Last fall Jing, 23, moved to the United States to pursue a master’s degree in textile engineering at North Carolina State University in Raleigh. She soon met the Jones family through a program for international students with a desire to have dinner in an American home. When Jing discovered the Joneses were members of Fairview Baptist Church in Apex, she asked if she could go with them to church.
 
Jing developed a strong relationship with the Jones family – particularly Teresa and her 23-year-old daughter, Alicia. For Jing, her experience in church, watching others worship and hearing about who Jesus “really” is changed her life.
 
“The songs … were so powerful,” she said. “When the pastor was praying I was so touched.” 
 
In November, Jing overcame her initial doubts about Christianity and gave her life to Jesus. She was baptized Dec. 18, 2011. Teresa proudly keeps a photo of Jing gripping her first Bible – a gift that was given to her to celebrate her baptism.
 
“The change I’ve seen in [Jing’s] life has been astounding,” said Teresa, who also works as executive assistant for administration at the Baptist State Convention of North Carolina (BSC).
 
“God was already at work in her life. It’s God’s work, and we happen to be walking along a part of it.”
Jing refers to her decision to abandon her atheistic upbringing and follow Jesus by simply saying, “God changed my mind.”
 
Baptisms in 2011
Last year Jing represented one of 24,376 baptisms that were reported by 2,844 N.C. churches.
 
That number of baptisms exceeds the 23,756 baptisms reported for 2010. If broken down, the average number of baptisms per church that reported their numbers in 2011 was 8.57 baptisms.  
 
The results for 2011 were the highest number of baptisms reported since 2003, which was 25,154. The highest annual baptism total since 1990 was in 2002 with 28,169 baptisms.
 
“This is a phenomenal increase,” said Don McCutcheon, executive director of evangelism for the BSC.
“It’s my prayer we could see between 15 and 20 baptisms per church in the future.”
 
Top churches
The top 10 churches in baptisms for 2011 included the following:
 
Elevation Church in Matthews reported 2,410 baptisms. Biltmore Baptist Church in Arden reported 460; The Cove Church, Mooresville, 362; The Summit Church, Durham, 359; Cleveland Community Church, Clayton, 279; Hope Community Church, Raleigh, 245; [see note below] Catawba Valley Baptist Church, Morganton, 217 [see note below]; Word Tabernacle Church, Rocky Mount, 214; Hickory Grove Baptist Church, Charlotte, 213; and First Baptist Church, Indian Trail, 213.
 
Two of the top international churches for 2011 included Hanmaum Church (a Korean congregation) in Durham with 51 baptisms. Christ Center Church (a Nepalese church) in Charlotte started up last year, and with 50 members, they reported 12 baptisms.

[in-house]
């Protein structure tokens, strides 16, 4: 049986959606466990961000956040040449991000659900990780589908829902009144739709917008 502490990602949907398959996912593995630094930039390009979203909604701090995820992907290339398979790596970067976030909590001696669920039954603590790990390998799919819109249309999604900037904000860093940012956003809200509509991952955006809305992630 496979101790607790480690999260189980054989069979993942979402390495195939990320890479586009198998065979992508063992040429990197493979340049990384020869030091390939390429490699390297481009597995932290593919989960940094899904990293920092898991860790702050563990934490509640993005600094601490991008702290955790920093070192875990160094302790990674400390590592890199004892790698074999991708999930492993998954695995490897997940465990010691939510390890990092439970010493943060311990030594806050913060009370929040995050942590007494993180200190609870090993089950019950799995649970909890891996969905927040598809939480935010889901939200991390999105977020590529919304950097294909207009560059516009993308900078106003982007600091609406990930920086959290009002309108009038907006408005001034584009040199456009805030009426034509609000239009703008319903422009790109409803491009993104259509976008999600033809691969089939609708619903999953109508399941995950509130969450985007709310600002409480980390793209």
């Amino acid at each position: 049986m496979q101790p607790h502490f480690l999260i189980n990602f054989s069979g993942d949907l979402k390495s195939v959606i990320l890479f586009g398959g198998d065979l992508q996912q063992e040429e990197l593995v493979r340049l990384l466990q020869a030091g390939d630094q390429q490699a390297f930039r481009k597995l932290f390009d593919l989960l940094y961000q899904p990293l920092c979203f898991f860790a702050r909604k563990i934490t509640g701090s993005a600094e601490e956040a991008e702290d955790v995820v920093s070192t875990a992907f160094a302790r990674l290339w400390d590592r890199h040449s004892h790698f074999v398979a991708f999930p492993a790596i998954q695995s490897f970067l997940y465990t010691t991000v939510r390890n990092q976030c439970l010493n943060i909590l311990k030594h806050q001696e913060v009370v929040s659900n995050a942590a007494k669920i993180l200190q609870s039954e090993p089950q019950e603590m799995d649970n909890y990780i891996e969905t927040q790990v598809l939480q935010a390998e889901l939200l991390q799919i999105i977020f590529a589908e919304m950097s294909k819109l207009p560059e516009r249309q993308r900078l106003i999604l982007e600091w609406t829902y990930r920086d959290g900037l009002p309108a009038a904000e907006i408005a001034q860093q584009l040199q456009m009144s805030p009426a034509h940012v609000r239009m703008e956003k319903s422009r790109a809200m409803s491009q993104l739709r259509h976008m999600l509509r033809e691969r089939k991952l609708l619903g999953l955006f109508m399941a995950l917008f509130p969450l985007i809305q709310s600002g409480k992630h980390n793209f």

McCutcheon said he hopes to see churches become more evangelistic through helpful initiatives such as the Convention’s Intentionally Evangelistic Church Strategy (IECS) and its Find it Here: Expanding the Kingdom emphasis, which focuses on missions mobilization and getting the gospel to those needing to hear it.
 
“We try to encourage churches to pray, to make connections, to engage lost people in fellowship and sharing the gospel,” McCutcheon said.
 
“We encourage them to give evangelistic invitations.
 
“Jesus did it.
 
“Paul did it. Peter did it. God did it.”
 
Approximately 5.6 million people – out of 9.2 million in the state – have not put their trust in Jesus Christ. Southern Baptists have a tremendous opportunity, McCutcheon said.
 
“If we’re going to impact lostness, we have to keep our churches here strong,” he said.
 
“An evangelistic church will be a mission minded church because they want to see the whole world won. They will start at home.”
 
For more information about Intentionally Evangelistic Church Strategy (IECS) go to ncbaptist.org/iecs or call (800) 395-5102, ext. 5557.
 
To find out more about Find it Here, go to finditherenc.org or call (800) 395-5102, ext. 5571.
 
(EDITOR’S NOTE – Baptism figures based on information available at time of publication.)

Correction (updated in the March 31 publication)
Please note that one of the churches listed has an incorrect baptism number. Catawba Valley Baptist Church in Morganton originally listed 217 baptisms but the actual number was 12. The list the Biblical Recorder published in print and online was compiled through Annual Church Profiles. We regret the error. The Biblical Recorder strives to maintain clear and accurate stories. Part of that is relying on submitted information. Please help us by checking information before it is sent.
 
2/27/2012 1:34:16 PM by Shawn Hendricks, BR Managing Editor | with 0 comments